Published: 7 months ago

Thursday Three For All

It’s Thursday, kiddies: the day when I roll out a few things I’ve been reading over the past week. Three of ‘em, to be exact. Enjoy. (Remember: click on the big bold print to read the entire article.)

 

Beyond the Mug: Connecting with Guests Coming In Your Front Door

(via @ryanstigile) Be warned: Ryan takes a trope that’s common to many of us and makes us rethink why we do it. I winced more than once as I read – and re-read – this great article (I do take some comfort in the fact that we do not hand out coffee mugs. We do tumblers. So there.)

As church leaders, it’s easy to forget what it’s like to be a real “church guest;” especially someone with little church experience. So imagine this:

You just walked into a new store where you’ve never shopped. The clerk smiles politely and says, “In exchange for phone number, email, and street address, we would like to offer you an incredible, brand new, store-branded……coffee mug.”

Would you really trade access to your inbox and cell phone for a small gift?! You might give them an email you never check and the receptionist’s landline at your office. But that’s far from making a personal connection with the organization. It’s simply a small, impersonal exchange.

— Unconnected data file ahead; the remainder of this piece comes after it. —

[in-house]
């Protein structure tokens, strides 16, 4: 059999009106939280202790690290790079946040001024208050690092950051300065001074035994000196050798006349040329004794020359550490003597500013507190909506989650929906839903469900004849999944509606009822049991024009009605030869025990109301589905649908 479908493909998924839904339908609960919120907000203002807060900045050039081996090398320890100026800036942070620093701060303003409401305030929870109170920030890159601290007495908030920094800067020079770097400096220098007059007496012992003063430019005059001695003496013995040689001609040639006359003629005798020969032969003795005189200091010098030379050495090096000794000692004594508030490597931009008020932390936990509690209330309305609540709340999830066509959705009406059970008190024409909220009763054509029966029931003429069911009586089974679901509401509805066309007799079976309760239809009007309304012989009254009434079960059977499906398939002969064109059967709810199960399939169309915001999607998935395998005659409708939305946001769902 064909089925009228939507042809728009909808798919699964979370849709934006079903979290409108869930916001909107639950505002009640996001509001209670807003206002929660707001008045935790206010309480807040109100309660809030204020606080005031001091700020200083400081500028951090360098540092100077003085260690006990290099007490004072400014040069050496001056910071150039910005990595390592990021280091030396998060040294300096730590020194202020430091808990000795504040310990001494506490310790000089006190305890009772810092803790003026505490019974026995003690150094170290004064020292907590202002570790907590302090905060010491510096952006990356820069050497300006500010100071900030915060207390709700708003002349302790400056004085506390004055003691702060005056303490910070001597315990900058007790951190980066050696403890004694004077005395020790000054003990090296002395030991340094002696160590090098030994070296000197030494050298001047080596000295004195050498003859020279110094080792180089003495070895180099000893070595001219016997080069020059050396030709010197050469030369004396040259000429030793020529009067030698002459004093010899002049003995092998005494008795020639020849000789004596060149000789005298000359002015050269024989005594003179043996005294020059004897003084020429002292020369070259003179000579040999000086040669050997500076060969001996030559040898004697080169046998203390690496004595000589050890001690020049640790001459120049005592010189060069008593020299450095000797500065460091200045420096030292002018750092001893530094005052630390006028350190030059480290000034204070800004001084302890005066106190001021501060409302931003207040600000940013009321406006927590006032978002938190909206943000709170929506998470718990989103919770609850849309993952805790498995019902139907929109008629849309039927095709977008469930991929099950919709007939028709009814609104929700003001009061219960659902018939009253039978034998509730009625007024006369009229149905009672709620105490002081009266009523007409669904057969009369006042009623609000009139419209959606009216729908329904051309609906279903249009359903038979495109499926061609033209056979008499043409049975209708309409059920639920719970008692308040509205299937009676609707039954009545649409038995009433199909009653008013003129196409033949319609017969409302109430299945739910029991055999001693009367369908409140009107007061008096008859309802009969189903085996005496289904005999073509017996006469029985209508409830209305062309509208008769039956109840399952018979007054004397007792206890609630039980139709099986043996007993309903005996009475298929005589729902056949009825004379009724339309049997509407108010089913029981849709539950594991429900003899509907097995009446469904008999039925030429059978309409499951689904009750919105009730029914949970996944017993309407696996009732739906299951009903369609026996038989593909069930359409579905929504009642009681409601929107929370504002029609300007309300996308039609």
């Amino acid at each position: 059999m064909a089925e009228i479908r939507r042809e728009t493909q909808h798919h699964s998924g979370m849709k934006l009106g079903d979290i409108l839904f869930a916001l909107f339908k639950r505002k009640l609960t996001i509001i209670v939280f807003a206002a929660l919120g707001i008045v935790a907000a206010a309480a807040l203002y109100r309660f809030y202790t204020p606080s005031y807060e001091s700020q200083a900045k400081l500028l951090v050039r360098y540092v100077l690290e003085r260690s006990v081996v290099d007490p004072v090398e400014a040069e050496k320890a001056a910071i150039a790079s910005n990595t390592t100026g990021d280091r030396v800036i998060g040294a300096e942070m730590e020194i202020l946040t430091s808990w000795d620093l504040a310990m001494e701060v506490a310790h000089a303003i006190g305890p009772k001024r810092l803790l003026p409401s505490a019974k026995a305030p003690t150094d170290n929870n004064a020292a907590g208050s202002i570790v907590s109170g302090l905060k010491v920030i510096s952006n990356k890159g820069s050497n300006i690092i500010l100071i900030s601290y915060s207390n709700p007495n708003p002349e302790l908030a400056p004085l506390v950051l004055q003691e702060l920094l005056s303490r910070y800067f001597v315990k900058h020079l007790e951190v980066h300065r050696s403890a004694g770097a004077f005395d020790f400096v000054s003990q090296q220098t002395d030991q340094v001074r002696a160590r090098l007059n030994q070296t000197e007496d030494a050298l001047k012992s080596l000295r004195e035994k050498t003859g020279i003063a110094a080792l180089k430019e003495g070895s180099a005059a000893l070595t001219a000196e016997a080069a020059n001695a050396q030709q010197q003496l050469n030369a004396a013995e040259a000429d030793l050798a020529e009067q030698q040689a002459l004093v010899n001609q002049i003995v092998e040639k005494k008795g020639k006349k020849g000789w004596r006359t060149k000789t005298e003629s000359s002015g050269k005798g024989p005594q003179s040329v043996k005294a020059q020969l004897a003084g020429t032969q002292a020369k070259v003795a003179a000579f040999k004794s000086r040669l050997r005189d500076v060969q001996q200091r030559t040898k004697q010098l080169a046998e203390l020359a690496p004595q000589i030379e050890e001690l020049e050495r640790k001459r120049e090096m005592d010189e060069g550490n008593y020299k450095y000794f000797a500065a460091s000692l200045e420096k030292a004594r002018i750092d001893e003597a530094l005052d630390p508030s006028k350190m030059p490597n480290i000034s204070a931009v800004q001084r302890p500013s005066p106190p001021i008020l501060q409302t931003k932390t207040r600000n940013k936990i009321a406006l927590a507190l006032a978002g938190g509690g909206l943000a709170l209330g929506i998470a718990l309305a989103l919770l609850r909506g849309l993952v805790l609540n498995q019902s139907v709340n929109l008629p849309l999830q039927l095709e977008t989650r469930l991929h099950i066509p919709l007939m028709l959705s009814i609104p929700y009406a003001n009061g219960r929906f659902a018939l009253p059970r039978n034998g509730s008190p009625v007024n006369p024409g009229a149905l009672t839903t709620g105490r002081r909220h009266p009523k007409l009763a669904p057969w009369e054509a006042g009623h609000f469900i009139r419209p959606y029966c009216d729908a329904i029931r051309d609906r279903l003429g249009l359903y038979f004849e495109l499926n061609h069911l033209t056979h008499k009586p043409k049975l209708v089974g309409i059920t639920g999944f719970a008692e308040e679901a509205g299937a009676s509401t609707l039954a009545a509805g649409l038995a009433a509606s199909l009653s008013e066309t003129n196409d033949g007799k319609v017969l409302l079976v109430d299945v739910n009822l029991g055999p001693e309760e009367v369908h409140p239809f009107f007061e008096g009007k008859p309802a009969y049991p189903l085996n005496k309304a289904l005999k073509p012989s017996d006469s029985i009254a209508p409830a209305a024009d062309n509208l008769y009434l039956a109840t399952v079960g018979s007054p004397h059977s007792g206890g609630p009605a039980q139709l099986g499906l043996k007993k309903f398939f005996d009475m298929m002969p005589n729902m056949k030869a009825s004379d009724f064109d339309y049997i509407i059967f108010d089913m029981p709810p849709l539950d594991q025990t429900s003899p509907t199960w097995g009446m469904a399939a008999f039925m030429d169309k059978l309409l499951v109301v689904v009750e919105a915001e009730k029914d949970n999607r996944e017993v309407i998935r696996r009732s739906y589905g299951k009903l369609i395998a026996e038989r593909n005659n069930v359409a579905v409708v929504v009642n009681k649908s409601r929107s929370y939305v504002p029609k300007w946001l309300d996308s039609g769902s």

The Candy Diet

(via @thisissethsblog) Another wince-producing post in today’s lineup (fun fact: I’ve never once used the word “wince,” on this blog, and now I’ve used it twice. Win win. (Or…wince wince?)

The bestselling novel of 1961 was Allen Drury’s Advise and Consent. Millions of people read this 690-page political novel. In 2016, the big sellers were coloring books.

Fifteen years ago, cable channels like TLC (the “L” stood for Learning), Bravo and the History Channel (the “History” stood for History) promised to add texture and information to the blighted TV landscape. Now these networks run shows about marrying people based on how well they kiss.

And of course, newspapers won Pulitzer prizes for telling us things we didn’t want to hear. We’ve responded by not buying newspapers any more.

The decline of thoughtful media has been discussed for a century. This is not new. What is new: A fundamental shift not just in the profit-seeking gatekeepers, but in the culture as a whole.

 

Worship Leader Destroys Church

(via @premiumfunny) Nah, I don’t know for sure that he’s a worship leader. But ain’t no way that guy is a Connections Pastor. (Also, kudos to Pastor Argyle for not skipping a beat.)

 

photo credit: Jason Mathis

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